The prognostic utility of baseline sFLC measurements was evaluated by Dingli et al. . A total of 43/116 patients progressed to MM with a median time to progression of 1.8 years. An abnormal κ/λ sFLC ratio was associated with a 44% risk of progression at 5 years compared with a 26% risk in patients with a normal κ/λ sFLC ratio (p=0.039) (Figure 21.2). Patients with an abnormal κ/λ sFLC ratio also had a shorter overall survival (Figure 21.3). At 1 - 2 years after therapy, a persistent serum monoclonal immunoglobulin concentration of ≥5 g/L was an additional risk factor for progression to MM. A risk stratification model was therefore constructed based on these two risk factors (an abnormal κ/λ sFLC ratio at baseline and a monoclonal protein concentration of >5 g/L at 1 - 2 years following diagnosis). Low-, intermediate- and high-risk groups of progression to MM corresponded to none, one or two risk factors, and these gave 5-year progression rates of 13%, 26% and 62% respectively (Figure 21.4). The authors commented that sFLC analysis provided an important prognostic indicator in these patients.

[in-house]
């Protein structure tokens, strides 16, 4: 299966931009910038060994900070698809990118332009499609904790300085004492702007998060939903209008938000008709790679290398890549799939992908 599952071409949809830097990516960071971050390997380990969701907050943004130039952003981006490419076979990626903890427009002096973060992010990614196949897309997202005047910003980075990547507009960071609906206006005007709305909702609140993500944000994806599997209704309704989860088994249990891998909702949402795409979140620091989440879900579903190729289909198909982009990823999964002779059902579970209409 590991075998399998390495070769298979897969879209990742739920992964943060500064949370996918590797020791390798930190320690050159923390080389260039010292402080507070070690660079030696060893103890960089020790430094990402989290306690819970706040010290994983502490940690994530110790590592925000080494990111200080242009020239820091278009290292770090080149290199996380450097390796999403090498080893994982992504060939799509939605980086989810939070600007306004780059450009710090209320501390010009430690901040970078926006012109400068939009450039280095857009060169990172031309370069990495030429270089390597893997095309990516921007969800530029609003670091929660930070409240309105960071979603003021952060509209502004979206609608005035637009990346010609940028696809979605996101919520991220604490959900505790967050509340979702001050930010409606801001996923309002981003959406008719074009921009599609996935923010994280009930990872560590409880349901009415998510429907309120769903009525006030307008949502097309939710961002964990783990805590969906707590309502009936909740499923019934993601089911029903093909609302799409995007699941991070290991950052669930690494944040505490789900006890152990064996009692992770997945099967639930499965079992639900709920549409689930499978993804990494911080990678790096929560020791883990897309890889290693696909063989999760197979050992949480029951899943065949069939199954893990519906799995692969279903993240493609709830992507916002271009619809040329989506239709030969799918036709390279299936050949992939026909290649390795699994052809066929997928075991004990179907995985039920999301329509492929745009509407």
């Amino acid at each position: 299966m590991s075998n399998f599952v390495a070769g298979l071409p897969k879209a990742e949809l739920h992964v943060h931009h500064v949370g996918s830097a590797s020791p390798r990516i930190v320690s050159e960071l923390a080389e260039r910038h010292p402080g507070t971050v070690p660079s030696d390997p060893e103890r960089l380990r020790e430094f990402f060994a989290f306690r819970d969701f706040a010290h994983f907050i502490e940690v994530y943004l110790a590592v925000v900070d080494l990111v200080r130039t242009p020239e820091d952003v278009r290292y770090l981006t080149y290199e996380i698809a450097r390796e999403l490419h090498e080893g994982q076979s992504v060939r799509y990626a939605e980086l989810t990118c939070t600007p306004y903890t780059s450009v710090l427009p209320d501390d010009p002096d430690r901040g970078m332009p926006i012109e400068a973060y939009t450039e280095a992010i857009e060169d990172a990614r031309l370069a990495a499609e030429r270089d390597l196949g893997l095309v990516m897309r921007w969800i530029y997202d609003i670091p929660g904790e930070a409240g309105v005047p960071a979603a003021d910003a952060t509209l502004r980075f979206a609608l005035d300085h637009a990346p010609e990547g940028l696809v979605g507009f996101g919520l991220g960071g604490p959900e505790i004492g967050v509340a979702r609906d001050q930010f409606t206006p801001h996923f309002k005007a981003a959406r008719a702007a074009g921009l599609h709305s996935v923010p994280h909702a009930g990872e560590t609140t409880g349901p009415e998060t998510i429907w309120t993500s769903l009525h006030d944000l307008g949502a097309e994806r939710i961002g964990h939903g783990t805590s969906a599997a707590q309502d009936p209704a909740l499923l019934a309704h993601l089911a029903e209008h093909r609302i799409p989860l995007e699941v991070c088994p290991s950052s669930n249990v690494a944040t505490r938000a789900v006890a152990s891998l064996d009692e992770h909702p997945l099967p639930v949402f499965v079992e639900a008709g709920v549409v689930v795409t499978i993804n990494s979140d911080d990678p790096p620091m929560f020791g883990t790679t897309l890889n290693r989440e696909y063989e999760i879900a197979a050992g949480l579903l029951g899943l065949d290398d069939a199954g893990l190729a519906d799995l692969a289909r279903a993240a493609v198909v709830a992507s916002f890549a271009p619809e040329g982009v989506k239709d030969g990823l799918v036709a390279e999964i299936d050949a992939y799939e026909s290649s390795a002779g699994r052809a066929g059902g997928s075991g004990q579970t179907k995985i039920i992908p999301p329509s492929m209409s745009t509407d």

Subsequent studies have further highlighted the prognostic potential of sFLC analysis. Koch et al.  reported that 17/32 (53%) patients with an abnormal sFLC ratio at diagnosis progressed to MM compared with 2/17 (12%) patients with a normal κ/λ sFLC ratio at diagnosis. The authors concluded that an abnormal baseline κ/λ sFLC ratio was significantly associated with progression to MM (p=0.012). Most recently, Fouquet and colleagues  proposed a risk stratification model that incorporates an abnormal involved FLC (iFLC) concentration and whole body, fluorodeoxyglucose positron emission tomography – computed tomography (FDG-PET CT) at diagnosis. This model was constructed using patients with both bone and extramedullary plasmacytomas and is discussed in detail in Section 21.3.
In summary, these reports indicate that baseline sFLC abnormalities are consistently associated with increased risk of progression from SPB to MM, and sFLC analysis is recommended in IMWG guidelines for all patients with solitary plasmacytoma (Section 25.3.1).